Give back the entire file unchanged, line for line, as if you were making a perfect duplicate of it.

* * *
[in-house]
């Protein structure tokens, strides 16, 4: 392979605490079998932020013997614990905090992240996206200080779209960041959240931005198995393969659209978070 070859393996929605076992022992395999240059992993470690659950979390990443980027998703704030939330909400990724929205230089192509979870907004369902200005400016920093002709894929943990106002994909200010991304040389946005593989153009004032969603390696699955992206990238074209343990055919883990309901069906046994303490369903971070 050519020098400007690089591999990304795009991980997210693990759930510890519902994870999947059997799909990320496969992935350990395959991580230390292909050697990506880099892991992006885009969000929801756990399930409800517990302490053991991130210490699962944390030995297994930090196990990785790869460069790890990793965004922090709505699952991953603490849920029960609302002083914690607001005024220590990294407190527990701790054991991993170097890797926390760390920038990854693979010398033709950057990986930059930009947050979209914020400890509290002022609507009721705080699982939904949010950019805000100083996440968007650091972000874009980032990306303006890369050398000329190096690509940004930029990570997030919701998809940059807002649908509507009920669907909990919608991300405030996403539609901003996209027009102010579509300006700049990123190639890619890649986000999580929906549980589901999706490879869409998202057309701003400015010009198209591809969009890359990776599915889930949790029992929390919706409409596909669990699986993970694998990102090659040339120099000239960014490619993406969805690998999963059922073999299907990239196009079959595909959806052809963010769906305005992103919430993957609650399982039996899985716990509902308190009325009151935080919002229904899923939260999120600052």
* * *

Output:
[in-house]
């Protein structure tokens, strides 16, 4: 392979605490079998932020013997614990905090992240996206200080779209960041959240931005198995393969659209978070 070859393996929605076992022992395999240059992993470690659950979390990443980027998703704030939330909400990724929205230089192509979870907004369902200005400016920093002709894929943990106002994909200010991304040389946005593989153009004032969603390696699955992206990238074209343990055919883990309901069906046994303490369903971070 050519020098400007690089591999990304795009991980997210693990759930510890519902994870999947059997799909990320496969992935350990395959991580230390292909050697990506880099892991992006885009969000929801756990399930409800517990302490053991991130210490699962944390030995297994930090196990990785790869460069790890990793965004922090709505699952991953603490849920029960609302002083914690607001005024220590990294407190527990701790054991991993170097890797926390760390920038990854693979010398033709950057990986930059930009947050979209914020400890509290002022609507009721705080699982939904949010950019805000100083996440968007650091972000874009980032990306303006890369050398000329190096690509940004930029990570997030919701998809940059807002649908509507009920669907909990919608991300405030996403539609901003996209027009102010579509300006700049990123190639890619890649986000999580929906549980589901999706490879869409998202057309701003400015010009198209591809969009890359990776599915889930949790029992929390919706409409596909669990699986993970694998990102090659040339120099000239960014490619993406969805690998999963059922073999299907990239196009079959595909959806052809963010769906305005992103919430993957609650399982039996899985716990509902308190009325009151935080919002229904899923939260999120600052």